There can be no more charming and radiant a show at the Fringe this year than English Cabaret’s The Happy Prince. Adapted by Sue Casson – who also plays the Chorus – from the original short story by Oscar Wilde, this witty and melodic musical draws its particular magic from the infectious enthusiasm of the cast. The Chorus’s Fringe-appropriate adage, “Staging’s the art of turning what’s there to your purpose”, proves wholly true in The Happy Prince. Creative and colourful costumes are used to great effect despite their simplicity: Casson’s parti-coloured robe deserves special mention, forming an admirably festive backdrop for her deftly performed conjuring tricks.

The Happy Prince is a family affair in every sense. Two of its characters (the little swallow who befriends the prince, and the Chorus’s assistant, Pandora) are played by the son and daughter of Casson and Tom Blackmore, the show’s director. Young Robert Blackmore moves beautifully as the bird, a performance which is enjoyable throughout – from Artful Dodger cheekiness at the outset to an authentic, startling poignancy at the end. Lily Blackmore is an outstanding singer: away from the Fringe, she leads the Southwark Cathedral Girls’ Choir, and her part highlights her vocal strengths. Although her role does not bear directly on the show’s core encounter – a surreal connection, part philanthropic and part masochistic, between a golden statue and the swallow that falls in love with him – she plays most of the beneficiaries of the prince’s generosity. As the match girl, in particular, she scintillates: a young performer to watch, at future Fringes and beyond.

Tom Dawkins’s role, the happy prince himself, is the most difficult. For the most part, he remains fixed in position as befits a statue, and thus cannot participate in the energetic movement and choreography carried off so well by the rest of the cast. Yet Dawkins, who previously appeared in the London Palladium production of Chitty Chitty Bang Bang, is more than capable of bringing the central figure in this modern fable to life. Dramatising Wilde’s stories is a challenge: they are by turns lyrically beautiful in the vein of the Aesthetic Movement, and wrenchingly sad, with a sadness considerably more lush, and less stark, than that of older tales. The prince, who commands his beloved swallow to pluck away not only the gold leaf that covers him, but even his sapphire eyes, is an ambivalent figure, and Dawkins’s depiction – semi-human, tender, witty, ineluctably tragic – is both interesting to watch and genuinely emotive.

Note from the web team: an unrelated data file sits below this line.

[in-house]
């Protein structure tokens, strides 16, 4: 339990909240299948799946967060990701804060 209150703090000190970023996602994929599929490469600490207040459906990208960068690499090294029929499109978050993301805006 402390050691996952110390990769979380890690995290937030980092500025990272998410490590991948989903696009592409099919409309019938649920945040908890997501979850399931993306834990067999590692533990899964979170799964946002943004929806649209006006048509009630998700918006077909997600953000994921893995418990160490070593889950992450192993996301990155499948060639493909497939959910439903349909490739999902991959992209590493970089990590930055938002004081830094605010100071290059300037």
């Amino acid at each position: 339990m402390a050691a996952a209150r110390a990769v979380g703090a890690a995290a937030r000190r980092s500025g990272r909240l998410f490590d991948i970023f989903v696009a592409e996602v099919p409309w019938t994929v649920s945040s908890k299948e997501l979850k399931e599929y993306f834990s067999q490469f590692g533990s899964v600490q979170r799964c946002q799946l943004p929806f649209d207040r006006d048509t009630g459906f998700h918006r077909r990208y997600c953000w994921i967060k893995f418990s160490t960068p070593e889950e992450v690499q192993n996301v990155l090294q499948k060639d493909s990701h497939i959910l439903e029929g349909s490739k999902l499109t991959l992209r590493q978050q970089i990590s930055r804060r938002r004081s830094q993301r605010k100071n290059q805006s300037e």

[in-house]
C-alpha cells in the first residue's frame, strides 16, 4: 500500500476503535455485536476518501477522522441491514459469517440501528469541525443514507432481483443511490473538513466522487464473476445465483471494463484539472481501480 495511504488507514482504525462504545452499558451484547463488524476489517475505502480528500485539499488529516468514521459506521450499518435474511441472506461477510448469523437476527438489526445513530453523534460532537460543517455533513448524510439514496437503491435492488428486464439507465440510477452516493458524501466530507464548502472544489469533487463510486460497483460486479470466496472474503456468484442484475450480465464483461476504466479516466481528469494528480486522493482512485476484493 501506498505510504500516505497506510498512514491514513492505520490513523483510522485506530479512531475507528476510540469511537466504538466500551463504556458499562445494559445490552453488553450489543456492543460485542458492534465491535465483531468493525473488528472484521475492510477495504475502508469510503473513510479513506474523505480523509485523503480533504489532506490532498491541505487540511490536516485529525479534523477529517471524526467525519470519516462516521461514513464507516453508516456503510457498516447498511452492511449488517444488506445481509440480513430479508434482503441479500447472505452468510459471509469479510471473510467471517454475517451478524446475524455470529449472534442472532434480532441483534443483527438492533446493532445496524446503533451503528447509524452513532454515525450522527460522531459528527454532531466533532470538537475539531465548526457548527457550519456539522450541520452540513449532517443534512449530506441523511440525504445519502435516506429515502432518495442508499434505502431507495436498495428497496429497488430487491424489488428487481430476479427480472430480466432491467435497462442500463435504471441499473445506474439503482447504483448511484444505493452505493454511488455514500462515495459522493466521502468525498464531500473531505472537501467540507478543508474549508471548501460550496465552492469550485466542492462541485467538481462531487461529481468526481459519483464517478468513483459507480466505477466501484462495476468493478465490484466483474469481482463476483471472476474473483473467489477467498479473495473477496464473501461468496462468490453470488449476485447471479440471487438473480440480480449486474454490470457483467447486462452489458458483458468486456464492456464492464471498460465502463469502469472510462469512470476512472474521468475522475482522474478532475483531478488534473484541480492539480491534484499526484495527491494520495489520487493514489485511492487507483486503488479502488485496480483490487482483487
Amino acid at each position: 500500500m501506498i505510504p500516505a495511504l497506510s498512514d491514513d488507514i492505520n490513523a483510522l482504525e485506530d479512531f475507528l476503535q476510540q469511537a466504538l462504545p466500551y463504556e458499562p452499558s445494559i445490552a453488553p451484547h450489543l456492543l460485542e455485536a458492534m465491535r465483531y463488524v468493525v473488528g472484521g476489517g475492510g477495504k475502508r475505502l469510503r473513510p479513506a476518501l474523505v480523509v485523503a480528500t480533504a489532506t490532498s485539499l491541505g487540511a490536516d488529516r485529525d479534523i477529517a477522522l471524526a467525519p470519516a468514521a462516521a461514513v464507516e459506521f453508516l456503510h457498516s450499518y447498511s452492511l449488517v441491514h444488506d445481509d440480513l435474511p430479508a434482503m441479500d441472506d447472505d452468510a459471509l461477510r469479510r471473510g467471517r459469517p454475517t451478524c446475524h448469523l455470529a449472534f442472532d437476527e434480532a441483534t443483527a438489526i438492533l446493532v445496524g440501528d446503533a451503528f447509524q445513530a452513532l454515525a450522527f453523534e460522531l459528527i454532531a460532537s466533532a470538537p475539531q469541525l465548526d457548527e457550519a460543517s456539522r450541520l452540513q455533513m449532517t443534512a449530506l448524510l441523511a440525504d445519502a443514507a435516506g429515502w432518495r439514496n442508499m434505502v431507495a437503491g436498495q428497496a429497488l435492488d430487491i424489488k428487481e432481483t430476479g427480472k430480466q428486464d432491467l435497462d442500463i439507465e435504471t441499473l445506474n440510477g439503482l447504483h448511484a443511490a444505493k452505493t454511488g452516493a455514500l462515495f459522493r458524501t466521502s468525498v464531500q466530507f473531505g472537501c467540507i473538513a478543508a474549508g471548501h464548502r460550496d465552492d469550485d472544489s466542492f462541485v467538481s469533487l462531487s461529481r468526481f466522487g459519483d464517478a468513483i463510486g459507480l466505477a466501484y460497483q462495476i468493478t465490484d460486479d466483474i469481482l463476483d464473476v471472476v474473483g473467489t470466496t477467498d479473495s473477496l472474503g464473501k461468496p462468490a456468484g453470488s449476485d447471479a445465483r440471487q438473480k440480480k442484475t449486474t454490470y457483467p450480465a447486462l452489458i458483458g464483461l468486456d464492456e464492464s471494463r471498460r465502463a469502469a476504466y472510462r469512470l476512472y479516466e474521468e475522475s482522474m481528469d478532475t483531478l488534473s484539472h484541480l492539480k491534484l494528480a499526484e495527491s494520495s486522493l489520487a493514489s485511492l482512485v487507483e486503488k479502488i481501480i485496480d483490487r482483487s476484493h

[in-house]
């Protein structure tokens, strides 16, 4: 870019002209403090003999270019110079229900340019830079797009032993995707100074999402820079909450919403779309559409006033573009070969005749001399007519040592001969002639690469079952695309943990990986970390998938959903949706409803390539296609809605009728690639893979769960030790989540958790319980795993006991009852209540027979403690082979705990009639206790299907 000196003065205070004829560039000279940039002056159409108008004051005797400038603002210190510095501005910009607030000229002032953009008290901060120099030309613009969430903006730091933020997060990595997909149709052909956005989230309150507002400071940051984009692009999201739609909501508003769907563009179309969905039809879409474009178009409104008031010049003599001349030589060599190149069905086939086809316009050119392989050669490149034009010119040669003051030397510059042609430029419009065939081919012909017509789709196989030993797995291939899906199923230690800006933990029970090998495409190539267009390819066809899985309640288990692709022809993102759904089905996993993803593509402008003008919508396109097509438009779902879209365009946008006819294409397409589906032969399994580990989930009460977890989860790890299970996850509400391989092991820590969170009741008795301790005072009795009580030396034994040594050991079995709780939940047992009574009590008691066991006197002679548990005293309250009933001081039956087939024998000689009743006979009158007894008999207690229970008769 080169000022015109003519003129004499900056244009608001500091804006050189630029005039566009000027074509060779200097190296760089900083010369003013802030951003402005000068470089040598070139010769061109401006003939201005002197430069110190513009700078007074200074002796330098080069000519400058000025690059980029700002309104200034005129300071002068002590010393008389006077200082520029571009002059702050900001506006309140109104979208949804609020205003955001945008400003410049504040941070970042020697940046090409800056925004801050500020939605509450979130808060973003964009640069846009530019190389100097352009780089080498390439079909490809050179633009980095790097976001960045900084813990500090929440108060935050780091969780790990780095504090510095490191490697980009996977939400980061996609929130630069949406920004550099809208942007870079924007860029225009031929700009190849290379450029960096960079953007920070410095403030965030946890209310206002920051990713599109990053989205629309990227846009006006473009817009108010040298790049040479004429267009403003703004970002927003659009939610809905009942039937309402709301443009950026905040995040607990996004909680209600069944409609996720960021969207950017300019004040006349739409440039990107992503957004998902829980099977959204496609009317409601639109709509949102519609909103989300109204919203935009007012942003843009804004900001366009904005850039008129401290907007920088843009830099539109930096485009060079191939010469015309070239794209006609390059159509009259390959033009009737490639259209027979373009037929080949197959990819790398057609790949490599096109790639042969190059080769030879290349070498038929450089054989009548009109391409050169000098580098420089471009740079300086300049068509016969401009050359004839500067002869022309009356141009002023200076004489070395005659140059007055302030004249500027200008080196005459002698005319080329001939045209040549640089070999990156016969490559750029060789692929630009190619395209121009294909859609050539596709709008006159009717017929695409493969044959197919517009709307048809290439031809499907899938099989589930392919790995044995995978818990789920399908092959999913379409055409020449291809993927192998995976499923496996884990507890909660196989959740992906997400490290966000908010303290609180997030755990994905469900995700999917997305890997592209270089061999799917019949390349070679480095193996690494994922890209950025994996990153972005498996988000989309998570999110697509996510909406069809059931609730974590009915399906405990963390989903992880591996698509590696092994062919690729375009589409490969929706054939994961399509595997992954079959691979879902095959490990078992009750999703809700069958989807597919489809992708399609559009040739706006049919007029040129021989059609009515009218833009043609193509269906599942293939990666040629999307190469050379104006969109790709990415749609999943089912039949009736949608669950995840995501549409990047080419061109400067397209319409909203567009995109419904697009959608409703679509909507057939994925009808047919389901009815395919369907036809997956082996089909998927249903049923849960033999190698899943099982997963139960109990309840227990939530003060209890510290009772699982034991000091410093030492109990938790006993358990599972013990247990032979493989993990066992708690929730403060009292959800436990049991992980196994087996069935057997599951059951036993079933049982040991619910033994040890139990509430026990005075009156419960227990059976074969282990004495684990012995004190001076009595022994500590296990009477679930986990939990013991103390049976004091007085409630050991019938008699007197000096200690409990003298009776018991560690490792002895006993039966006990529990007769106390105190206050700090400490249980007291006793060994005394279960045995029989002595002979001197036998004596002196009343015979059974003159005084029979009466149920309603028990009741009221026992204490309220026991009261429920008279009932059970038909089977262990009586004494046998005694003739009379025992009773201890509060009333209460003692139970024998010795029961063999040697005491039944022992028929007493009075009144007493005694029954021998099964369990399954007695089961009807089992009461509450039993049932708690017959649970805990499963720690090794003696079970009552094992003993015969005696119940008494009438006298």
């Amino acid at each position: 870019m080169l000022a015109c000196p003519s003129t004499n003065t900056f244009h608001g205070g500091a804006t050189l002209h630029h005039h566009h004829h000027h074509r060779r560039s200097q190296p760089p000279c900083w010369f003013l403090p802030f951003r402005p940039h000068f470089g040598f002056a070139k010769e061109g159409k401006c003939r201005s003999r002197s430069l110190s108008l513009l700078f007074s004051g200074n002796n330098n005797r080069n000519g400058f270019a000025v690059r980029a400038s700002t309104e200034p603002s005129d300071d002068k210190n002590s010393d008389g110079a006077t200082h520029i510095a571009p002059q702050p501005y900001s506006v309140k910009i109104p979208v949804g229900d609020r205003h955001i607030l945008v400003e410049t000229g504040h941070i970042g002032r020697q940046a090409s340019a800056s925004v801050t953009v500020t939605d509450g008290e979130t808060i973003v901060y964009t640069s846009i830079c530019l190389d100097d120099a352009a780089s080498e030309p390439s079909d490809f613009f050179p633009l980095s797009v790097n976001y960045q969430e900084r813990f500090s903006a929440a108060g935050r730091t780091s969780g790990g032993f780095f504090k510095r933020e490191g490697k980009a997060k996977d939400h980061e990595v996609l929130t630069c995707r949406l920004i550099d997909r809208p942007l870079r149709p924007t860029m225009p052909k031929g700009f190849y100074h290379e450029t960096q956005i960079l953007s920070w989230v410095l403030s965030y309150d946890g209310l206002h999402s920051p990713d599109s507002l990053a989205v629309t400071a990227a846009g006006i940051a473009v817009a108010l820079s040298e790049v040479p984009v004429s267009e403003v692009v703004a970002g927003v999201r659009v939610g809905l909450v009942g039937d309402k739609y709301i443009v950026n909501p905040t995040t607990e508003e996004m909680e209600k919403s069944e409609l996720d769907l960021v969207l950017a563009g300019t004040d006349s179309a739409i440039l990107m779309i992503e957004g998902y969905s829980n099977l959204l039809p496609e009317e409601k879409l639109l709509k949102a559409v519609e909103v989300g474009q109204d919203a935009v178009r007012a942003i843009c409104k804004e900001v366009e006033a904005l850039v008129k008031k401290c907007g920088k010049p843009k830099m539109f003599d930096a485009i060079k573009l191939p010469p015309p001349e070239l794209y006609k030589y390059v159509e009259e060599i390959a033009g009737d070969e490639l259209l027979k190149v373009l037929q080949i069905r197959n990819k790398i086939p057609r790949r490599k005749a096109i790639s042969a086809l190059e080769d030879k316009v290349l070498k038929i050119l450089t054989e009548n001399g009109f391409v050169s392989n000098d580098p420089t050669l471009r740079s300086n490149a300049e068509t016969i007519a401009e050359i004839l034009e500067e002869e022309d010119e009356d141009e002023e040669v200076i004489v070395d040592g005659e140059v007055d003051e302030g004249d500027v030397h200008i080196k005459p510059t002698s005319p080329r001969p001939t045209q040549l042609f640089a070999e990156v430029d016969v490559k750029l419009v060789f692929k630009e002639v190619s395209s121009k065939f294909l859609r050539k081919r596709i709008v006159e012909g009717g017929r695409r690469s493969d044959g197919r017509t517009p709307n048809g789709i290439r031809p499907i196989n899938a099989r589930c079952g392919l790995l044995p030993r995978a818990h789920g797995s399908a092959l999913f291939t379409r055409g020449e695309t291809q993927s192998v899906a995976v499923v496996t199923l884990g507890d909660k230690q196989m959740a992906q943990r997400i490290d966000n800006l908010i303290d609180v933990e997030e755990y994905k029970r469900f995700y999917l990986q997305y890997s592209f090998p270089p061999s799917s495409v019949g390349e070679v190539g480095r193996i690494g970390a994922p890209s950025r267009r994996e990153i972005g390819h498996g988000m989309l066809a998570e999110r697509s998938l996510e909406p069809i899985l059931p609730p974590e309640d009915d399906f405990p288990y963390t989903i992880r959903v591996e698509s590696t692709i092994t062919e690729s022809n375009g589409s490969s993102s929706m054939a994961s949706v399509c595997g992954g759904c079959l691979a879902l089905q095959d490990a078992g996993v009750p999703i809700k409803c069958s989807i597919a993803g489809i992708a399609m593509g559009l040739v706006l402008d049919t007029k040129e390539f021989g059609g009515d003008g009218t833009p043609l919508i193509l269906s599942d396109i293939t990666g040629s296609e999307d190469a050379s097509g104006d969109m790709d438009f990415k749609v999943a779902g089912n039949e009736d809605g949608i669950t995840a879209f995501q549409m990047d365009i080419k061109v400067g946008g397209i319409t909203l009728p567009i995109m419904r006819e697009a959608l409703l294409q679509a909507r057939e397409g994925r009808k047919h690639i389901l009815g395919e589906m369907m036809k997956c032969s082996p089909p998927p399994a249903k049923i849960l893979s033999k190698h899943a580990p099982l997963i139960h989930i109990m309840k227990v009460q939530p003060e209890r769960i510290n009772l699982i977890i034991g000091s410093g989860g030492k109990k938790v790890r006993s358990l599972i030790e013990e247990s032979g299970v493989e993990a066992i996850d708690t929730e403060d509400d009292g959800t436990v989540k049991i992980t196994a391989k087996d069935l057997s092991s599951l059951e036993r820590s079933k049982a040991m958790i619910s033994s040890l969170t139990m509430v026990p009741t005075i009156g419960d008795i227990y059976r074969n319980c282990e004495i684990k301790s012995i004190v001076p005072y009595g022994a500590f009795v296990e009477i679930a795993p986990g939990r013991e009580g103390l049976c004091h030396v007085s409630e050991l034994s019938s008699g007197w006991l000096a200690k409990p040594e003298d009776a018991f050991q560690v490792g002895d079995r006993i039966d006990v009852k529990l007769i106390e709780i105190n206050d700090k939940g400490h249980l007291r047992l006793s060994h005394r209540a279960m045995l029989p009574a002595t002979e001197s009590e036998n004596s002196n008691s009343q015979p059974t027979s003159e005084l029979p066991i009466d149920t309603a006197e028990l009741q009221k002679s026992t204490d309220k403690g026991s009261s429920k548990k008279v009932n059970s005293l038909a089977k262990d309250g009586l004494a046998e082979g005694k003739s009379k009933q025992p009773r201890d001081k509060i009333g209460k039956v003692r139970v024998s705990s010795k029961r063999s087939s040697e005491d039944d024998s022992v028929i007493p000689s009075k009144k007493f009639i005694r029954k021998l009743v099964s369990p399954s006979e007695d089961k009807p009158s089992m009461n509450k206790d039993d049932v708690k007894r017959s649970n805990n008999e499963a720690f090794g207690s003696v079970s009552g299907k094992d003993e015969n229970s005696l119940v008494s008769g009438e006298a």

Casson’s adaptation benefits from a light touch and a good ear for rhyme. The show is full of funny lines, with the prince regretfully musing that, “When I was alive at Sans-Souci, I lived a life of pure felicity”, and the swallow hoping to receive, “Refreshing rest, for one beau geste”. The Happy Prince offers sparkling entertainment for families with children, but it is verbally clever enough to be a real pleasure for older audiences too – there is no need to take a child along in order to enjoy it. With an extremely young cast, this is not the most polished of shows and a few rougher edges remain, but The Happy Prince is theatre with a heart. Replete with thought-provoking parallels to the sufferings wrought by present-day austerity, it is the best sort of fable: never overstating the points that Casson and Blackmore want to make, it is consistently entertaining from start to finish. “Theatre’s not just about tricks of the trade”, the Chorus insists, and The Happy Prince transcends all tricks. This is a twentieth anniversary production of the show, and such a sincere, delicate, and funny piece deserves not only a well-attended stint at the Fringe, but – with any luck –  another twenty years.

**** 4/5 Stars

The Happy Prince is playing at C -1 at the Edinburgh Fringe Festival until the 27th August. For more information and tickets, see the Edinburgh Fringe website.